Fly season is a time for appreciation for the diverse and essential insects we share our world with. With almost a million species worldwide and 30,000 in Australia, the warm weather offers an opportunity to appreciate these creatures. Bush flies, the iconic Australian fly, are found nationwide and are known for their persistence in finding refreshing drinks. They are harmless and pose no serious threat to health or home.
House flies, similar in appearance, frequent homes but are more interested in scraps of food and waste left unprotected. They regurgitate digestive juices to break solids into a mush more amenable to their straw-like mouths, posing a minor hygiene concern. Despite their presence, we are likely to encounter only a select few flies daily.
Blowflies, known for their large, shiny bodies, are known for their role as scavengers and effective pollinators. Horseflies, due to their size, are powerful fliers and can be heard and seen at a distance. Females demand blood meals, which can be a nuisance to livestock but also aid in pollination for some orchids. Mosquitoes, a type of fly, are famous for their role as vectors for diseases like malaria, Ross River Virus, chikungunya, zika, and dengue.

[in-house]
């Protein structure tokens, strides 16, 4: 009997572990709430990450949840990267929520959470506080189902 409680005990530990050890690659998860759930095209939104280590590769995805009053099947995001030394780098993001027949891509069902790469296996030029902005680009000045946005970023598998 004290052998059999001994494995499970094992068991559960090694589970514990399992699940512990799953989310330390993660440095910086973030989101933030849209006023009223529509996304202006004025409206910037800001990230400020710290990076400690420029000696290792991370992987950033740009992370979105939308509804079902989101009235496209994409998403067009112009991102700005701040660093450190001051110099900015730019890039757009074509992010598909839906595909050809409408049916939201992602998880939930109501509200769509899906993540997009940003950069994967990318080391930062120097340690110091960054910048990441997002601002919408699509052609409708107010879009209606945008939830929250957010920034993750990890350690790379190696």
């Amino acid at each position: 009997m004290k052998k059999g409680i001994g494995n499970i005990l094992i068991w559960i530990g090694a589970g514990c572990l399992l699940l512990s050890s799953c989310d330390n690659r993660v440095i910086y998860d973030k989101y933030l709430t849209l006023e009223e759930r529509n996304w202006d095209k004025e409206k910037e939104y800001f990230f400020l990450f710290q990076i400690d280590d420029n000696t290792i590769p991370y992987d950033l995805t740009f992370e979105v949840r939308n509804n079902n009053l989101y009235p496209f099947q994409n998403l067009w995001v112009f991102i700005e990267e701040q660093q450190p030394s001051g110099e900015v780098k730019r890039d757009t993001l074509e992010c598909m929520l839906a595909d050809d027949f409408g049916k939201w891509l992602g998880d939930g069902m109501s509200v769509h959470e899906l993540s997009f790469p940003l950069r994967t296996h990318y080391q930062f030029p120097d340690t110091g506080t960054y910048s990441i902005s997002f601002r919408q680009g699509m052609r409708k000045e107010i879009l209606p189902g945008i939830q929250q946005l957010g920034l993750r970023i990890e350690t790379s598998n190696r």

To deter flies, the primary goal is to use topical repellents containing DEET or Picaridin, wear loose-fitting clothing when outside, install flyscreens in the house, keep food covered, and empty bins regularly. These methods help to maintain a healthy environment and reduce the spread of diseases, particularly in the Global South. Addressing these issues can lead to a more sustainable future.
Flies are essential for the health of our ecosystems and are among the most diverse animals on the planet. They are important pollinators, supporting agricultural production and plant life, and decomposers, providing a pathway to sustainable waste management and a rich source of protein for livestock and humans. Some flies, like hover flies, are pests, but many serve as biological controls, such as the 10,000-odd species of tachinid, which lay their eggs inside and eventually kill the developing young of other insects.
Flies have proven invaluable in forensics, medicine, scientific research, and environmental monitoring, underscoring how deeply our lives are intertwined with theirs. As the warm weather rolls around, it is important to consider the diversity and vital roles they play in our lives. It is crucial to avoid using bug-bombs and sprays, which have devastating impacts on beneficial insects, and to avoid noise-emitting, electrified, or smelly gadgets that promise a fly-free existence.